It was in this interesting border region, and from among these valiant Eastern folk, that Nikola Tesla was born in the year 1857, and the fact that he, today, finds himself in America and one of our foremost electricians, is striking evidence of the extraordinary attractiveness alike of electrical pursuits and of the country where electricity enjoys its widest application.
Mr. Tesla's native place was Smiljan, Lika, where his father was an eloquent clergyman of the Greek Church, in which, by the way, his family is still prominently represented. His mother enjoyed great fame throughout the countryside for her skill and originality in needlework, and doubtless transmitted her ingenuity to Nikola; though it naturally took another and more masculine direction.
The boy was early put to his books, and upon his father's removal to Gospic he spent four years in the public school, and later, three years in the Real School, as it is called. His escapades were such as most quick witted boys go through, although he varied the programme on one occasion by getting imprisoned in a remote mountain chapel rarely visited for service; and on another occasion by falling headlong into a huge kettle of boiling milk, just drawn from the paternal herds. A third curious episode was that connected with his efforts to fly when, attempting to navigate the air with the aid of an old umbrella, he had, as might be expected, a very bad fall, and was laid up for six weeks..
Nikola Tesla (1856 –1943) was a Serbian American inventor, electrical engineer, mechanical engineer, physicist, and futurist best known for his contributions to the design of the modern alternating current (AC) electricity supply system.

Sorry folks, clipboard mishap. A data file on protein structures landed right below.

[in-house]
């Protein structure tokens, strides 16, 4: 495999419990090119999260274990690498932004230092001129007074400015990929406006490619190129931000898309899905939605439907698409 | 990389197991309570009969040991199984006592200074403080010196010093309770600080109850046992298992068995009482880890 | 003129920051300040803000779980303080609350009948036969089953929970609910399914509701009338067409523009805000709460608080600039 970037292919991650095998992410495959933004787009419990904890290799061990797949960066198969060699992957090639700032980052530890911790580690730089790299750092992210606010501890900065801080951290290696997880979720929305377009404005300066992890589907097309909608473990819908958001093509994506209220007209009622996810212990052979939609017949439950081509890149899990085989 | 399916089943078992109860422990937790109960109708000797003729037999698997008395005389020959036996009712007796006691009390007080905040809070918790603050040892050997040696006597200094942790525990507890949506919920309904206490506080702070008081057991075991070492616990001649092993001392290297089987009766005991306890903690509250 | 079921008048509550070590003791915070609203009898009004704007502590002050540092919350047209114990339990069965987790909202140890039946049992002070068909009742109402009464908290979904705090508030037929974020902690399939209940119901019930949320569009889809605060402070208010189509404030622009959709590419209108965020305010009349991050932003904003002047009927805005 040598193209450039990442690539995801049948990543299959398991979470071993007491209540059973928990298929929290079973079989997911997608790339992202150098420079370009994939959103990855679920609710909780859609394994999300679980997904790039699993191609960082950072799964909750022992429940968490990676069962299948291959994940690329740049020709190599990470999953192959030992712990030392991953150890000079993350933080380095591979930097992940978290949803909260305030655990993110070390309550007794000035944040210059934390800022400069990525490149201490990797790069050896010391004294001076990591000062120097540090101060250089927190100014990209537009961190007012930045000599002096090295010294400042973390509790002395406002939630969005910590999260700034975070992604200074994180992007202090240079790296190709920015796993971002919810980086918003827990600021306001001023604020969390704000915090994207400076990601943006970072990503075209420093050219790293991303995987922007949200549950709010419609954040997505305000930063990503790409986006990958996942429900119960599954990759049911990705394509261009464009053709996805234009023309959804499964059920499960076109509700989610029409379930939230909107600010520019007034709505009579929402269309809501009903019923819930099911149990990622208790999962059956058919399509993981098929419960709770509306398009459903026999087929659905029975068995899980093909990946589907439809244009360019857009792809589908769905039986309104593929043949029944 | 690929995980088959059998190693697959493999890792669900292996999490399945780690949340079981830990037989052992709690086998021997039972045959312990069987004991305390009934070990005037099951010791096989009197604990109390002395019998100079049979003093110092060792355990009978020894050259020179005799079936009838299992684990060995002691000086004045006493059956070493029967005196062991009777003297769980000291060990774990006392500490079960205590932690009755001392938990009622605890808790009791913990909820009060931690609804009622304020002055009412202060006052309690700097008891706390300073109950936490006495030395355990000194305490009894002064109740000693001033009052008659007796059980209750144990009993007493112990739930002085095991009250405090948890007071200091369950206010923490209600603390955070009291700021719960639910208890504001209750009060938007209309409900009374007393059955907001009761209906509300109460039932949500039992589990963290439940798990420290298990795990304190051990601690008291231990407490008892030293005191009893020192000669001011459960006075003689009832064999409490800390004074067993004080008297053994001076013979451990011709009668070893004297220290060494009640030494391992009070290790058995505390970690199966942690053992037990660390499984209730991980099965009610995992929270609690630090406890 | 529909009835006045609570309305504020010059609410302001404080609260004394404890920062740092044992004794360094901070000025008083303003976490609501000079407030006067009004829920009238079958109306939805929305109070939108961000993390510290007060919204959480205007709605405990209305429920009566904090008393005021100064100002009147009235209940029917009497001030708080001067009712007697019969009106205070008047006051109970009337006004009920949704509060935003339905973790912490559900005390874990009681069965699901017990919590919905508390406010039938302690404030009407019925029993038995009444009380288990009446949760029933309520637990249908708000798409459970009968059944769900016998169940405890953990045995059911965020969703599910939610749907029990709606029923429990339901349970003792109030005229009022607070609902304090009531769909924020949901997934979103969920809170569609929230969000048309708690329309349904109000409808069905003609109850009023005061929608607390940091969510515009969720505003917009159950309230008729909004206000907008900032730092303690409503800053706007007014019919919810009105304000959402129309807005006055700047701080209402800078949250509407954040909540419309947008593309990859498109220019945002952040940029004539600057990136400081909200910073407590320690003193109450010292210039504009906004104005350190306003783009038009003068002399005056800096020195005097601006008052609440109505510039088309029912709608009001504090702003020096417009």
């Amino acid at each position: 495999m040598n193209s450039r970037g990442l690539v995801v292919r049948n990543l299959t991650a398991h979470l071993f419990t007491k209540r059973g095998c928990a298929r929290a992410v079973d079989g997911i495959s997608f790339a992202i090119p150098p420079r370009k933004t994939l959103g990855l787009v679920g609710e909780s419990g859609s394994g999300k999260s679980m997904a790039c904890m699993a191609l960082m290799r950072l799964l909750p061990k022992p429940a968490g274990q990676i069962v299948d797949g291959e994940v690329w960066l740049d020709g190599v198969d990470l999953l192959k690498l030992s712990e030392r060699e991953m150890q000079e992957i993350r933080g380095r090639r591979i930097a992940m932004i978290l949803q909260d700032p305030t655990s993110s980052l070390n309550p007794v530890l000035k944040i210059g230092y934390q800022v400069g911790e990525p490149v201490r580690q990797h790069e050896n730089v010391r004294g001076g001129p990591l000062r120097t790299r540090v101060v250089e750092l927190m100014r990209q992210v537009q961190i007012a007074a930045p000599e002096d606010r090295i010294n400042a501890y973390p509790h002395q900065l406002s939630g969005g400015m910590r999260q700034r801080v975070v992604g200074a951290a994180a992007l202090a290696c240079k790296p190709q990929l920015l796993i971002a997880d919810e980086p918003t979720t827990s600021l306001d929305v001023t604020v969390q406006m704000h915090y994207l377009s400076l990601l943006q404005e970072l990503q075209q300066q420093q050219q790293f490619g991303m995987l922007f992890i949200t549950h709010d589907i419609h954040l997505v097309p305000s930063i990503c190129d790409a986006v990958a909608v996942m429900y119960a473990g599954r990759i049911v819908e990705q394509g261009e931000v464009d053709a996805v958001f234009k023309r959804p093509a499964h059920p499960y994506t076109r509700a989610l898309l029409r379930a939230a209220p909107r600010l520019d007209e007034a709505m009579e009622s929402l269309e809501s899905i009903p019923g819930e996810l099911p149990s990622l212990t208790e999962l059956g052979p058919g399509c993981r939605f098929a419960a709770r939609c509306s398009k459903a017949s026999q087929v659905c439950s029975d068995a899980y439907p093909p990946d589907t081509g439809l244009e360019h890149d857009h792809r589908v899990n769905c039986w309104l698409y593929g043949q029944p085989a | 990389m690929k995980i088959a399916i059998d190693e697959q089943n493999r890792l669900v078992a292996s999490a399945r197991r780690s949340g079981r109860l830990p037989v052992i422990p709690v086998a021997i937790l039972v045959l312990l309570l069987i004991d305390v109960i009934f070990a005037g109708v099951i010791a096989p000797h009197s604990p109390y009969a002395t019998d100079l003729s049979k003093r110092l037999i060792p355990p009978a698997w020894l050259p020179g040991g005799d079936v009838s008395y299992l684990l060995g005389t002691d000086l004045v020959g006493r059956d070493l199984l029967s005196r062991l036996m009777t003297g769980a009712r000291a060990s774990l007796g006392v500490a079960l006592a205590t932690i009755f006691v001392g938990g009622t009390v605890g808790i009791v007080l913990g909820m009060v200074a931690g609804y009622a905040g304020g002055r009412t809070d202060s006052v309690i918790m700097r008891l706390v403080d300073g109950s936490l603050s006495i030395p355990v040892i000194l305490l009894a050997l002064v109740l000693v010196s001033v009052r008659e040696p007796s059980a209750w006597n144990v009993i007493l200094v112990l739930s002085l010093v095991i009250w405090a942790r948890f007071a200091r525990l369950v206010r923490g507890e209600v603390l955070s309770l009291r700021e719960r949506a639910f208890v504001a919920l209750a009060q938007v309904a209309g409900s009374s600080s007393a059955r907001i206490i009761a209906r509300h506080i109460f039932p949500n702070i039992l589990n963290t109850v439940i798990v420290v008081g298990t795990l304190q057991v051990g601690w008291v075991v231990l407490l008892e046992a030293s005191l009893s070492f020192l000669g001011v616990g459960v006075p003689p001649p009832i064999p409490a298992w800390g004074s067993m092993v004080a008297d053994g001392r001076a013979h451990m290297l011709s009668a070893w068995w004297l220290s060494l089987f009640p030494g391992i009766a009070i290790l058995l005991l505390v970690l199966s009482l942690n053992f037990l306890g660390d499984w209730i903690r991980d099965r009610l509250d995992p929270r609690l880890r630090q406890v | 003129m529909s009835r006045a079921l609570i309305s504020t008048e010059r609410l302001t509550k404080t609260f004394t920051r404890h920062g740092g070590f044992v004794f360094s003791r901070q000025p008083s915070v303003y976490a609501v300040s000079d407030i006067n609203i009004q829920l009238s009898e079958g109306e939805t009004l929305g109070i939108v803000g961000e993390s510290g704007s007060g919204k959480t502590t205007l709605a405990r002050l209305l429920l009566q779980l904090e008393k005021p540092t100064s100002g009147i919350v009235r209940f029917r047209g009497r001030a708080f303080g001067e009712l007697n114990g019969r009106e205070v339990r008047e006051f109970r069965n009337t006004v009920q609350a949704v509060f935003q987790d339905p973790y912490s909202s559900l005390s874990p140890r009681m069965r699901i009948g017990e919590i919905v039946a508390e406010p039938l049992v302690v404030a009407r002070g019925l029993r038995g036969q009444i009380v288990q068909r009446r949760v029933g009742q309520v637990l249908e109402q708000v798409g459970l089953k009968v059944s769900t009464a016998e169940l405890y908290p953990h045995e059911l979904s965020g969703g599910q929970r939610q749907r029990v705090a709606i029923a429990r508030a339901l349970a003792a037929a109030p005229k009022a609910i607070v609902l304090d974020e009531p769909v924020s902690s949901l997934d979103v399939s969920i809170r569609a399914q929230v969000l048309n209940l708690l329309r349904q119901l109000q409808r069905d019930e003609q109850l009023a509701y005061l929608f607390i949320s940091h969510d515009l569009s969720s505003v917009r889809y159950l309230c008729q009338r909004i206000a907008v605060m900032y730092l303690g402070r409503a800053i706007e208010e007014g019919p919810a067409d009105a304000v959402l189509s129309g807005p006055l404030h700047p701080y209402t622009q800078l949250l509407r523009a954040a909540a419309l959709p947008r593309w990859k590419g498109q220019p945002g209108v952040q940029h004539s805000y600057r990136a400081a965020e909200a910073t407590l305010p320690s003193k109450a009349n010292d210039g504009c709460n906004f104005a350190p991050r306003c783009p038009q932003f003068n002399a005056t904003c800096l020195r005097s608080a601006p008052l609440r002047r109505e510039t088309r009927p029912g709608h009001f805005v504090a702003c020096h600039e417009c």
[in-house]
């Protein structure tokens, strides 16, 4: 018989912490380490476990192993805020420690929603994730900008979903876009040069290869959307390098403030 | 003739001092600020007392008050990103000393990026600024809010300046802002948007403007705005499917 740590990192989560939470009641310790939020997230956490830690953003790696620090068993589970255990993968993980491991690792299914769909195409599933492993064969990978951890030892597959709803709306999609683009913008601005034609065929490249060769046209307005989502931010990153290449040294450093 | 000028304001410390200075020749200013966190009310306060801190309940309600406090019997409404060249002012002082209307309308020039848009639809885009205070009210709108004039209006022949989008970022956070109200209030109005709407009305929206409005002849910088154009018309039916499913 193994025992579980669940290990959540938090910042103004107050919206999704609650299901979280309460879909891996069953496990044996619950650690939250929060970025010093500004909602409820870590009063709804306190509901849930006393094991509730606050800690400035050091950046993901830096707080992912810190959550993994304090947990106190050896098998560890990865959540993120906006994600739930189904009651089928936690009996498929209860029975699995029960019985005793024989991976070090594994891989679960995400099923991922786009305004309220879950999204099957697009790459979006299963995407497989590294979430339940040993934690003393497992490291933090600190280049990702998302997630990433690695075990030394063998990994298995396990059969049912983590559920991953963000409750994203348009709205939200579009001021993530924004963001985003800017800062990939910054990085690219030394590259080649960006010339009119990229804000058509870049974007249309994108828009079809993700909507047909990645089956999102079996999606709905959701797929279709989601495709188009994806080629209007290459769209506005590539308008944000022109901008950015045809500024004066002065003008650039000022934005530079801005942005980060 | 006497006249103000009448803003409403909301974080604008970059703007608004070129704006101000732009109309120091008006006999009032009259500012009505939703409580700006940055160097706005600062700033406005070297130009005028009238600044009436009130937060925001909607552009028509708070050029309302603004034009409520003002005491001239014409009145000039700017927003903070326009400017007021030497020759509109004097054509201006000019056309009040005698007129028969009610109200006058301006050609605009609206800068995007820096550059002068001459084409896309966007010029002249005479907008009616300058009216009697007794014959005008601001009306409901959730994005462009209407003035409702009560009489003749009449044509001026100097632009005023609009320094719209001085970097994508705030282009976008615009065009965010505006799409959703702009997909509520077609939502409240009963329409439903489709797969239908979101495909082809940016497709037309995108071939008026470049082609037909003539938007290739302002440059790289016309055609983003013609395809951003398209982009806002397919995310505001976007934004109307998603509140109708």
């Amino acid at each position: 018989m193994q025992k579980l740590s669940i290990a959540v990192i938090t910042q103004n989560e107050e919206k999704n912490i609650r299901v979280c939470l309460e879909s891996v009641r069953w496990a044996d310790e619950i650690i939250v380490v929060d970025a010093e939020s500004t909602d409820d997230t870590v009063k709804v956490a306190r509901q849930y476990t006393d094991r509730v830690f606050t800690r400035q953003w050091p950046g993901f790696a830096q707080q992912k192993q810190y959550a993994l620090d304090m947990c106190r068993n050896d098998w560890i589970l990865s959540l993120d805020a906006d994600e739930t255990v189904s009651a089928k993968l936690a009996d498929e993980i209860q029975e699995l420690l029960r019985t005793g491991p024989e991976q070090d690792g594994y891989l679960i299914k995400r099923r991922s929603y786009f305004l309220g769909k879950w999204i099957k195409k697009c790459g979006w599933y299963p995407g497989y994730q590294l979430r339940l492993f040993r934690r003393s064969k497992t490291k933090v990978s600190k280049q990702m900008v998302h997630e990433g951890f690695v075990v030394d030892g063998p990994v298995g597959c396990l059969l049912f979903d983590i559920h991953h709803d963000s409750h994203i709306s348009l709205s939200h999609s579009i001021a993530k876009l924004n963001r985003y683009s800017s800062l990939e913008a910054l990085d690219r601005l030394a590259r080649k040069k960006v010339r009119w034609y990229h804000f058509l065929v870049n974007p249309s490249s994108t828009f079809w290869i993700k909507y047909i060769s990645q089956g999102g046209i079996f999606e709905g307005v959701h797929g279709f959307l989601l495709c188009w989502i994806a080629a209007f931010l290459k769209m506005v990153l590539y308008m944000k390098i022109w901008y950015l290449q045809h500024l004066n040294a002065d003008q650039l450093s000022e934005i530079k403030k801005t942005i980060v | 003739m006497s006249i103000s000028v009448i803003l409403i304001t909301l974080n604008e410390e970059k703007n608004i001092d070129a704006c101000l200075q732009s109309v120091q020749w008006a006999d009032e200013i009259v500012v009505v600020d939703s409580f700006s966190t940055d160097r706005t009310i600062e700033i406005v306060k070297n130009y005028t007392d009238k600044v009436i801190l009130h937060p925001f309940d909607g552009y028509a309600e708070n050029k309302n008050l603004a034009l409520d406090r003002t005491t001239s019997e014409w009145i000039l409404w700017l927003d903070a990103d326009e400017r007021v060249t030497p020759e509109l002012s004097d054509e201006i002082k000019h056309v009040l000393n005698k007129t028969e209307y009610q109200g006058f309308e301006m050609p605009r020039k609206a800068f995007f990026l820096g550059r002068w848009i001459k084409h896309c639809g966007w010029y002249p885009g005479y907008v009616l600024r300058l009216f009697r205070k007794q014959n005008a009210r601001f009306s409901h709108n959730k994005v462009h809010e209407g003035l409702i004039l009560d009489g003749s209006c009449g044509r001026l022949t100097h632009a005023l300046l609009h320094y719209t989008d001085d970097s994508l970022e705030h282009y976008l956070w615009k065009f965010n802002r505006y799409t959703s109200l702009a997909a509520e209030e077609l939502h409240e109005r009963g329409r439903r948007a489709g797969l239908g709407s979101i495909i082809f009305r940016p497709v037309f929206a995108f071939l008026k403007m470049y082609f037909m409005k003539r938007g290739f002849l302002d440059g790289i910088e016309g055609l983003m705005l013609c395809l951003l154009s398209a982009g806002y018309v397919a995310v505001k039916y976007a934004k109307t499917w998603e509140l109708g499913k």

Tesla gained experience in telephony and electrical engineering before emigrating to the United States in 1884 to work for Thomas Edison in New York City. He soon struck out on his own with financial backers, setting up laboratories and companies to develop a range of electrical devices. His patented AC induction motor and transformer were licensed by George Westinghouse, who also hired Tesla for a short time as a consultant. His work in the formative years of electric power development was involved in a corporate alternating current/direct current "War of Currents" as well as various patent battles.
Tesla went on to pursue his ideas of wireless lighting and electricity distribution in his high-voltage, high-frequency power experiments in New York and Colorado Springs, and made early (1893) pronouncements on the possibility of wireless communication with his devices. He tried to put these ideas to practical use in an ill-fated attempt at intercontinental wireless transmission, his unfinished Wardenclyffe Tower project. In his lab he also conducted a range of experiments with mechanical oscillators/generators, electrical discharge tubes, and early X-ray imaging. He also built a wireless controlled boat, one of the first ever exhibited.
Tesla was renowned for his achievements and showmanship, eventually earning him a reputation in popular culture as an archetypal "mad scientist". His patents earned him a considerable amount of money, much of which was used to finance his own projects with varying degrees of success. He lived most of his life in a series of New York hotels, through his retirement. Tesla died on 7 January 1943. His work fell into relative obscurity after his death, but in 1960 the General Conference on Weights and Measures named the SI unit of magnetic flux density the tesla in his honor. There has been a resurgence in popular interest in Tesla since the 1990s.